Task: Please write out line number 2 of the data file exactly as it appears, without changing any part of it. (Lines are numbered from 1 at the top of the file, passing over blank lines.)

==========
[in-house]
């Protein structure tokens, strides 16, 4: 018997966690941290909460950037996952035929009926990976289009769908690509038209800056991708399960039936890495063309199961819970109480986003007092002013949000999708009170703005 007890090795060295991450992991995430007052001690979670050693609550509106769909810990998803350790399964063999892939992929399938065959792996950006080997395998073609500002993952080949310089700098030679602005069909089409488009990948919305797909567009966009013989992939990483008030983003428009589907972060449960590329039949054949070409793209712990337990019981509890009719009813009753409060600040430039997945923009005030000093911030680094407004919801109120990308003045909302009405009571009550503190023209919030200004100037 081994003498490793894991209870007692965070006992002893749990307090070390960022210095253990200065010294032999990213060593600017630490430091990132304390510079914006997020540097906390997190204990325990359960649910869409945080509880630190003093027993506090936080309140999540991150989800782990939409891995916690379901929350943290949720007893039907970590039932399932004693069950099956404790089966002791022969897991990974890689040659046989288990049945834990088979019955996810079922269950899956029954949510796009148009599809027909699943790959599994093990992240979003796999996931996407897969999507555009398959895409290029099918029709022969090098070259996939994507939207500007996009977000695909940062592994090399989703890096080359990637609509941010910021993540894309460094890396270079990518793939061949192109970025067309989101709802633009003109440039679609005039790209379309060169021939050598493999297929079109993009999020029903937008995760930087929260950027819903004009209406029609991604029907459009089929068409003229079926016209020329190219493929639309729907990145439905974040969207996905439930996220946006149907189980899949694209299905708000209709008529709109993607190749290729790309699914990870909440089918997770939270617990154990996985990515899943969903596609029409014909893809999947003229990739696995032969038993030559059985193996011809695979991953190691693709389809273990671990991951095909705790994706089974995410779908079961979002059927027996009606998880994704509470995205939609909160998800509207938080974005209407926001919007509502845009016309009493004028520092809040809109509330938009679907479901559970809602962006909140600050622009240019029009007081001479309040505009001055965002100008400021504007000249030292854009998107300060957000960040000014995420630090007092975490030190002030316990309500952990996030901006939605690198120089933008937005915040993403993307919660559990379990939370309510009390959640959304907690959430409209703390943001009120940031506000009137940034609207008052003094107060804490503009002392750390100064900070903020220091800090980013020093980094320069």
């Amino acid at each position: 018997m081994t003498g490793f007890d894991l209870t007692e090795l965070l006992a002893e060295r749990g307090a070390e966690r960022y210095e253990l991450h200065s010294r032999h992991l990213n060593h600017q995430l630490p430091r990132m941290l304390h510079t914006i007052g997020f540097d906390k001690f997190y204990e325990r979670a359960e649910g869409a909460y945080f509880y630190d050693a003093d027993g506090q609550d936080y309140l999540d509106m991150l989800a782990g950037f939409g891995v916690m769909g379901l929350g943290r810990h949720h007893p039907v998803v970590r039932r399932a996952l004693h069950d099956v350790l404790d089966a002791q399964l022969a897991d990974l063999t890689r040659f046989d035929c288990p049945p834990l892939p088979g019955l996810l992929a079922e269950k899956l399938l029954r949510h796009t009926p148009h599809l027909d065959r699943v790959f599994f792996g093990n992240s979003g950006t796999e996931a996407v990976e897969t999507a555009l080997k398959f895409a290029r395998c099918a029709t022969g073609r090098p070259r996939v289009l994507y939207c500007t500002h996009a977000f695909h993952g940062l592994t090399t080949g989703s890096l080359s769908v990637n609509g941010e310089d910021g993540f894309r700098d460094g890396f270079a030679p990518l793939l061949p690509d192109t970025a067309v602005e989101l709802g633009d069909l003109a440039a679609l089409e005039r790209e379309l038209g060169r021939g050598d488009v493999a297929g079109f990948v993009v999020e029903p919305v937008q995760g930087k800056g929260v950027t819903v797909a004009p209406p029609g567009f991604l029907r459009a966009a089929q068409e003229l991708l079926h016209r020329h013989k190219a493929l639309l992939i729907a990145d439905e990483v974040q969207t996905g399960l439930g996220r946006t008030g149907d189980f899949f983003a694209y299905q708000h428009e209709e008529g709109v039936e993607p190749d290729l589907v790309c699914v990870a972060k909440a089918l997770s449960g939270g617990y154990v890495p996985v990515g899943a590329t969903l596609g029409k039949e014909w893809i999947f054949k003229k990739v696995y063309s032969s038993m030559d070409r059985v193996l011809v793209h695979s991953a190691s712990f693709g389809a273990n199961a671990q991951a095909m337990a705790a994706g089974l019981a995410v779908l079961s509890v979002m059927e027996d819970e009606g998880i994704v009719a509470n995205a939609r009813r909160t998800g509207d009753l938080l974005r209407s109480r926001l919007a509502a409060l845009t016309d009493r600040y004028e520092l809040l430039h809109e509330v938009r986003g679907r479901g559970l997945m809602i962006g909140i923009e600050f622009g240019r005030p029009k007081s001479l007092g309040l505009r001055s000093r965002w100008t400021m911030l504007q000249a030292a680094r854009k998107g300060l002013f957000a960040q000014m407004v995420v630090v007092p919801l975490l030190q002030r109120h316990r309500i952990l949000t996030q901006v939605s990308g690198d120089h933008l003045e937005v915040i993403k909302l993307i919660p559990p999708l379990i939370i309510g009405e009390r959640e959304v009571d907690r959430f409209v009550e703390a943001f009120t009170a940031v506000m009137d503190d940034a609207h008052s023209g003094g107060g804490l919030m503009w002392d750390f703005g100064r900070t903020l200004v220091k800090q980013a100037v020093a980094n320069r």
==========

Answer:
């Protein structure tokens, strides 16, 4: 018997966690941290909460950037996952035929009926990976289009769908690509038209800056991708399960039936890495063309199961819970109480986003007092002013949000999708009170703005 007890090795060295991450992991995430007052001690979670050693609550509106769909810990998803350790399964063999892939992929399938065959792996950006080997395998073609500002993952080949310089700098030679602005069909089409488009990948919305797909567009966009013989992939990483008030983003428009589907972060449960590329039949054949070409793209712990337990019981509890009719009813009753409060600040430039997945923009005030000093911030680094407004919801109120990308003045909302009405009571009550503190023209919030200004100037 081994003498490793894991209870007692965070006992002893749990307090070390960022210095253990200065010294032999990213060593600017630490430091990132304390510079914006997020540097906390997190204990325990359960649910869409945080509880630190003093027993506090936080309140999540991150989800782990939409891995916690379901929350943290949720007893039907970590039932399932004693069950099956404790089966002791022969897991990974890689040659046989288990049945834990088979019955996810079922269950899956029954949510796009148009599809027909699943790959599994093990992240979003796999996931996407897969999507555009398959895409290029099918029709022969090098070259996939994507939207500007996009977000695909940062592994090399989703890096080359990637609509941010910021993540894309460094890396270079990518793939061949192109970025067309989101709802633009003109440039679609005039790209379309060169021939050598493999297929079109993009999020029903937008995760930087929260950027819903004009209406029609991604029907459009089929068409003229079926016209020329190219493929639309729907990145439905974040969207996905439930996220946006149907189980899949694209299905708000209709008529709109993607190749290729790309699914990870909440089918997770939270617990154990996985990515899943969903596609029409014909893809999947003229990739696995032969038993030559059985193996011809695979991953190691693709389809273990671990991951095909705790994706089974995410779908079961979002059927027996009606998880994704509470995205939609909160998800509207938080974005209407926001919007509502845009016309009493004028520092809040809109509330938009679907479901559970809602962006909140600050622009240019029009007081001479309040505009001055965002100008400021504007000249030292854009998107300060957000960040000014995420630090007092975490030190002030316990309500952990996030901006939605690198120089933008937005915040993403993307919660559990379990939370309510009390959640959304907690959430409209703390943001009120940031506000009137940034609207008052003094107060804490503009002392750390100064900070903020220091800090980013020093980094320069």